One of the most essential and effective tools are our hands, yet we take it for granted that they support each of our single actions throughout the day. As long as they function well, we do not pay too much attention to them.
Ayaha Kato observed her multitasking hands and documented single actions and gestures during the day. Instead of rendering her image set in the style of life drawing, she turned them into simplified, strong geometric shapes.
By choosing this style, the hands do not reveal any hint about whether they belong to a man or a woman, a child or an adult, a gardener or a swimmer.
Still, the 45 images that compose “In Your Hands” are not arbitrary. The shapes are reminiscent of paper cutting and kamon, Japanese family crests. Personality, culture, and humanity are present within each of these forms. As a reflective contemporary testimony, the project speaks to the changed significance of hands in 2020. We reflect on a not-so-distant time when we still shook hands and touched without any hesitation.
This set of 45 symbols consists of hand motions, classified into three groups.
1-25, Hands holding and using things.
26-38, Hands used as a communication tool.
39-45, Hand postures that have meaning in themselves.
From ancient times, we have wielded tools, communicated with each other, and crafted extraordinary inventions using our hands. The gestures our hands make and shapes they form are deeply intimate to our lives. Yet, the socio-political implications surrounding their meaning and shape often go unexamined.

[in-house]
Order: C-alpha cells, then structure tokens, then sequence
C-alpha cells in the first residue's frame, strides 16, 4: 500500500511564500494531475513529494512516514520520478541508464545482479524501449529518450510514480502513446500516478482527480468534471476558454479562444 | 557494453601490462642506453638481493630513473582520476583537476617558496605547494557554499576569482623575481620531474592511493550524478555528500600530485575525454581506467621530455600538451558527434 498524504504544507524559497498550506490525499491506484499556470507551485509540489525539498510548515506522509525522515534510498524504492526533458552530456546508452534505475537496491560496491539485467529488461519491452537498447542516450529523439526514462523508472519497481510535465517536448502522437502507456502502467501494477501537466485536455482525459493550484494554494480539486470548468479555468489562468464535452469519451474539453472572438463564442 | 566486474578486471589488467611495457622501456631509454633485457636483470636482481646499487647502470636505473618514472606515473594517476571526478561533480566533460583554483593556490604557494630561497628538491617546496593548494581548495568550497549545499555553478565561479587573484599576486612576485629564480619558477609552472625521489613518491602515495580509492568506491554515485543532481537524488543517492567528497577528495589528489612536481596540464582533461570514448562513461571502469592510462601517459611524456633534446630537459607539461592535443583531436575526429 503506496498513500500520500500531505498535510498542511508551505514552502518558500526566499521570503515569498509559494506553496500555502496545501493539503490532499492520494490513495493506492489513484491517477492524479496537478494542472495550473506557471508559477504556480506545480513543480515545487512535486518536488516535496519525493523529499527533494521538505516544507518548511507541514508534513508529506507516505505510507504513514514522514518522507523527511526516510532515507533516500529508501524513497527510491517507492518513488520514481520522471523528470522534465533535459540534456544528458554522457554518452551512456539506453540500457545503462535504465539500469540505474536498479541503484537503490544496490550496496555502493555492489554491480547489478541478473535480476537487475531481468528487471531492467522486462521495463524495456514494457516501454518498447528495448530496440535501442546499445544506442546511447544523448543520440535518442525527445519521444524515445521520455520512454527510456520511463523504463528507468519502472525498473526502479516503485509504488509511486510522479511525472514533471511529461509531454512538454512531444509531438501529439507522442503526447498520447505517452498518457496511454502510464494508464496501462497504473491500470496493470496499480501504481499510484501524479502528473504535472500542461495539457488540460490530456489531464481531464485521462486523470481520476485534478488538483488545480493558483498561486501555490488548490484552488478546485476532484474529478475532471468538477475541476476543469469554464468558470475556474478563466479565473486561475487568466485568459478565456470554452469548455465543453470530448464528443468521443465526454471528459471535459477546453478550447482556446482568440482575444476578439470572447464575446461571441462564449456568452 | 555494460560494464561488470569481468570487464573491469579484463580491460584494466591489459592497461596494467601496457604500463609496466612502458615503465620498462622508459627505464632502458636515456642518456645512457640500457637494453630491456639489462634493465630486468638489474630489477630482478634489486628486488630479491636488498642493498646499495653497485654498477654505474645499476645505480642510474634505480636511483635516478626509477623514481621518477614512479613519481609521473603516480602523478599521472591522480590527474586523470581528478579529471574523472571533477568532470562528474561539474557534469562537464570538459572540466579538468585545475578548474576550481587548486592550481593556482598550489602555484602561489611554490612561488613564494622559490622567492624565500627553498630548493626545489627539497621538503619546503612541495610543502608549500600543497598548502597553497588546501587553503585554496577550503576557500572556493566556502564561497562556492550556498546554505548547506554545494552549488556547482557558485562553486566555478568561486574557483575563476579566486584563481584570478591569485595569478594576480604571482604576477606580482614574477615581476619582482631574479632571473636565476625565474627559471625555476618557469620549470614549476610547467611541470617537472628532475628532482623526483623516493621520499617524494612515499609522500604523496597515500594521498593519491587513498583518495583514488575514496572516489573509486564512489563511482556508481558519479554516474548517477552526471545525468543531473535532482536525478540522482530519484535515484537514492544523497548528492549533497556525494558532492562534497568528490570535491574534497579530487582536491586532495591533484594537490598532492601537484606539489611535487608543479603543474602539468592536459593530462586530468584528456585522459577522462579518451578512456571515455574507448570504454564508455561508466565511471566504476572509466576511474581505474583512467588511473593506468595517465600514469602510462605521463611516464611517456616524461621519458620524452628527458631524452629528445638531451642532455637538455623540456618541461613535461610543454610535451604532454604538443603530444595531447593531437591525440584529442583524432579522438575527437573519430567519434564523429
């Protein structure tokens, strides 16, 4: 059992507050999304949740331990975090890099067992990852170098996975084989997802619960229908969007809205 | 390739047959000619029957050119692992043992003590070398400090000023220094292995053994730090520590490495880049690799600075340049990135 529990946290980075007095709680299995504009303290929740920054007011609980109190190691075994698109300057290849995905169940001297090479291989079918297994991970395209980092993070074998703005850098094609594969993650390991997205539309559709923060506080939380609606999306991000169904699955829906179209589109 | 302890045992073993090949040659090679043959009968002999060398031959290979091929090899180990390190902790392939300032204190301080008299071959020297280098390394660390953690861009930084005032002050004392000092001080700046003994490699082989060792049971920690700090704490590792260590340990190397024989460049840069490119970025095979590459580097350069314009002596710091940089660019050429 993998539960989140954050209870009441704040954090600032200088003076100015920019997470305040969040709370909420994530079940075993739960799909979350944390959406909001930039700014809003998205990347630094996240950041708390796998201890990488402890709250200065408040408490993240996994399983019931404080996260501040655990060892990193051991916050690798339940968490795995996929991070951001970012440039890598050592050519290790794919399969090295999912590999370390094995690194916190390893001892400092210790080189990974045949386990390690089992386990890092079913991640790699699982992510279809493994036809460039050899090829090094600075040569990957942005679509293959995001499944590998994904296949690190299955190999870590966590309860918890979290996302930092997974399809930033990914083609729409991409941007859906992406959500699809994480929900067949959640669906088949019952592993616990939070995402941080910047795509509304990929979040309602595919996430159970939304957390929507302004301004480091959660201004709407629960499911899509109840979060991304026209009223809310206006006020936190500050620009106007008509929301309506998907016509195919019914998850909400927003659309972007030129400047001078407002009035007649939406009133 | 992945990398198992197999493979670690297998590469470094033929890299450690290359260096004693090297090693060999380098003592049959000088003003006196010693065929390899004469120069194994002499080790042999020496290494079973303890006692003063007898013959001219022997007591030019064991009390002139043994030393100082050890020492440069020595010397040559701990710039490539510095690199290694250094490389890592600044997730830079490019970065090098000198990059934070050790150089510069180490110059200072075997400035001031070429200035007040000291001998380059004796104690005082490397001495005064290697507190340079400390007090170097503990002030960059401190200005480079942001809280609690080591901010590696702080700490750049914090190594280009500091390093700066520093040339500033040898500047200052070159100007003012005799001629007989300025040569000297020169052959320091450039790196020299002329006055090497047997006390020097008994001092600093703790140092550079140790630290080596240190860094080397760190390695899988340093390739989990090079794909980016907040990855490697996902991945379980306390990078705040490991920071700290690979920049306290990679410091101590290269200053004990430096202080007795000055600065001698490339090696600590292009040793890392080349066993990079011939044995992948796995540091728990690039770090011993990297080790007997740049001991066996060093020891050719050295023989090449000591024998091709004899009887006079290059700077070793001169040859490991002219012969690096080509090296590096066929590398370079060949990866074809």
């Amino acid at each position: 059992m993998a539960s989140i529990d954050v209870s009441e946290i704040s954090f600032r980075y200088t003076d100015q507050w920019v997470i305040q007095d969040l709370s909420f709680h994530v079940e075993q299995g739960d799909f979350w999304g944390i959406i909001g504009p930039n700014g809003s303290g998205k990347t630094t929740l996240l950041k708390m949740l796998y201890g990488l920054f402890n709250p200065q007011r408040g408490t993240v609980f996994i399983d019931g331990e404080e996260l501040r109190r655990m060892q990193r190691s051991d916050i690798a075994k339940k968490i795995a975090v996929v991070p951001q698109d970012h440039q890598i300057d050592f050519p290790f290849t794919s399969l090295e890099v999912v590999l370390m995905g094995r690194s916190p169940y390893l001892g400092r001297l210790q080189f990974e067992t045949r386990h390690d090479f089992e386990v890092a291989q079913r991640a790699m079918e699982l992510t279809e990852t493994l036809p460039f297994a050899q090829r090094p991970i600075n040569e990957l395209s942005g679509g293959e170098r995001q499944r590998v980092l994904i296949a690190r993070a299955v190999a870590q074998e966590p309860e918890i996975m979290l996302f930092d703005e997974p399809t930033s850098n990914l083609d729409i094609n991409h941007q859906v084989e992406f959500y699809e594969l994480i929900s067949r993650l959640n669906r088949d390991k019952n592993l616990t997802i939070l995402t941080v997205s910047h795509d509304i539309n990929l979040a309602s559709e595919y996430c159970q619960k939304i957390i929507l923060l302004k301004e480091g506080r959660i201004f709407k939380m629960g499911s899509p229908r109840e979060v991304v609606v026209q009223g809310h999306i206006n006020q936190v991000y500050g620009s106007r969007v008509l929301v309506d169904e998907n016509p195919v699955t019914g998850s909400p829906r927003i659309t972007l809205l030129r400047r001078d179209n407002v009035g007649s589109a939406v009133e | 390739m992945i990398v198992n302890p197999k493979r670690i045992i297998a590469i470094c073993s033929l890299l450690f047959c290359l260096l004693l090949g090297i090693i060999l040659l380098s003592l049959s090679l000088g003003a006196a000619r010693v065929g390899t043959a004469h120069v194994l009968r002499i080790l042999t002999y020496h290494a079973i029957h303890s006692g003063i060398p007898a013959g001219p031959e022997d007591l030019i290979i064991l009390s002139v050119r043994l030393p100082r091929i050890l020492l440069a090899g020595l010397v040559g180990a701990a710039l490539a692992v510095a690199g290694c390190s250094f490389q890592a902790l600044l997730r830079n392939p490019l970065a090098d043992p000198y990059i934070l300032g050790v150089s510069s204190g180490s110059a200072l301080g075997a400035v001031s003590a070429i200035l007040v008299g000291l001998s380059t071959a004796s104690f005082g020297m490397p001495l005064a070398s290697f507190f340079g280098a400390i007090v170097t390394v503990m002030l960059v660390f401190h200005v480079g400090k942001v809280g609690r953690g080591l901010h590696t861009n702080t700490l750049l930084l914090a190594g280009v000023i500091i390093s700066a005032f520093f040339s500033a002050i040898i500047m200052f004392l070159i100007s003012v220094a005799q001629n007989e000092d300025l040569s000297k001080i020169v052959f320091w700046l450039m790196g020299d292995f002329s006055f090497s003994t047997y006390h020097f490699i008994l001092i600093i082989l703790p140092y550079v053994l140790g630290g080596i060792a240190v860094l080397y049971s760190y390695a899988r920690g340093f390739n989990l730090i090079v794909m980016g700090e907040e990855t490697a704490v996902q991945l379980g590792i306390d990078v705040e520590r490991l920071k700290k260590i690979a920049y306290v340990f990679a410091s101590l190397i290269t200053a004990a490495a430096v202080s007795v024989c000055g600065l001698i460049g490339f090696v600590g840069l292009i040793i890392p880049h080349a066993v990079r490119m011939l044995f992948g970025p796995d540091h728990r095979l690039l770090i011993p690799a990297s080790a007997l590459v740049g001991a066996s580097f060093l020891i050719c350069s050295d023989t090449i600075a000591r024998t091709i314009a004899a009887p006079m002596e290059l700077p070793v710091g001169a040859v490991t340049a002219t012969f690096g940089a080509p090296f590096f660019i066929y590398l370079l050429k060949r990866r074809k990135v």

Today, with the onset of hands-off technologies such as motion-detected doors, speech recognition, automatic coffee-makers, and so on, we may not even realize that we have stopped using our hands the ways our ancestors did.
In a moment where touch is restricted and our hands are objects of both fear and fascination, “In Your Hands” is an invitation to observe and re-explore their social significance.
The meaning of each depiction will change depending on your values, culture and customs. The symbols and titles have been kept simple to allow personal interpretation of them. The 45 symbols ask you to examine the motions you might not recognize, and readdress the hands you are most familiar with.
Ayaha Kato was born in Kyoto in 1998. She has been creating art since elementary school, when she drew cartoons and shared them with friends and family. In university, Kato studied graphic design, where she created posters, flyers, and books. She is currently researching new methods of expressing letters as shapes and images and enjoys collecting unique printed materials.